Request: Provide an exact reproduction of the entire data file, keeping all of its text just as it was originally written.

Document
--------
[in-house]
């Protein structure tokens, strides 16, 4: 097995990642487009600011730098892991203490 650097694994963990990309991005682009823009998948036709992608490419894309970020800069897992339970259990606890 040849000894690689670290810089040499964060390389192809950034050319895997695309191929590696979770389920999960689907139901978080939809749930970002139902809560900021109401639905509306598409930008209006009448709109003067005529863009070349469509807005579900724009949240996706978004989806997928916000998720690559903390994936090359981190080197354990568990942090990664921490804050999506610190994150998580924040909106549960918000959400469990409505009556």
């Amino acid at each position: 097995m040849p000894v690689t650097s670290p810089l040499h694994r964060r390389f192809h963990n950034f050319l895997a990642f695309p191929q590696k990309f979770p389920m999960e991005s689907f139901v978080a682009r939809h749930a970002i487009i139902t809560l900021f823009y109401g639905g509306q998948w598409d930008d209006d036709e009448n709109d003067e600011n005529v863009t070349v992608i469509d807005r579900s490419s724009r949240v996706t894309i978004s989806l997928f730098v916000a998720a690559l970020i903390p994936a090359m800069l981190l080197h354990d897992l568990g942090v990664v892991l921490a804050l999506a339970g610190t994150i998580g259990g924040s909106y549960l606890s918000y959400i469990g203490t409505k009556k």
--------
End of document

[in-house]
């Protein structure tokens, strides 16, 4: 097995990642487009600011730098892991203490 650097694994963990990309991005682009823009998948036709992608490419894309970020800069897992339970259990606890 040849000894690689670290810089040499964060390389192809950034050319895997695309191929590696979770389920999960689907139901978080939809749930970002139902809560900021109401639905509306598409930008209006009448709109003067005529863009070349469509807005579900724009949240996706978004989806997928916000998720690559903390994936090359981190080197354990568990942090990664921490804050999506610190994150998580924040909106549960918000959400469990409505009556």
């Amino acid at each position: 097995m040849p000894v690689t650097s670290p810089l040499h694994r964060r390389f192809h963990n950034f050319l895997a990642f695309p191929q590696k990309f979770p389920m999960e991005s689907f139901v978080a682009r939809h749930a970002i487009i139902t809560l900021f823009y109401g639905g509306q998948w598409d930008d209006d036709e009448n709109d003067e600011n005529v863009t070349v992608i469509d807005r579900s490419s724009r949240v996706t894309i978004s989806l997928f730098v916000a998720a690559l970020i903390p994936a090359m800069l981190l080197h354990d897992l568990g942090v990664v892991l921490a804050l999506a339970g610190t994150i998580g259990g924040s909106y549960l606890s918000y959400i469990g203490t409505k009556k």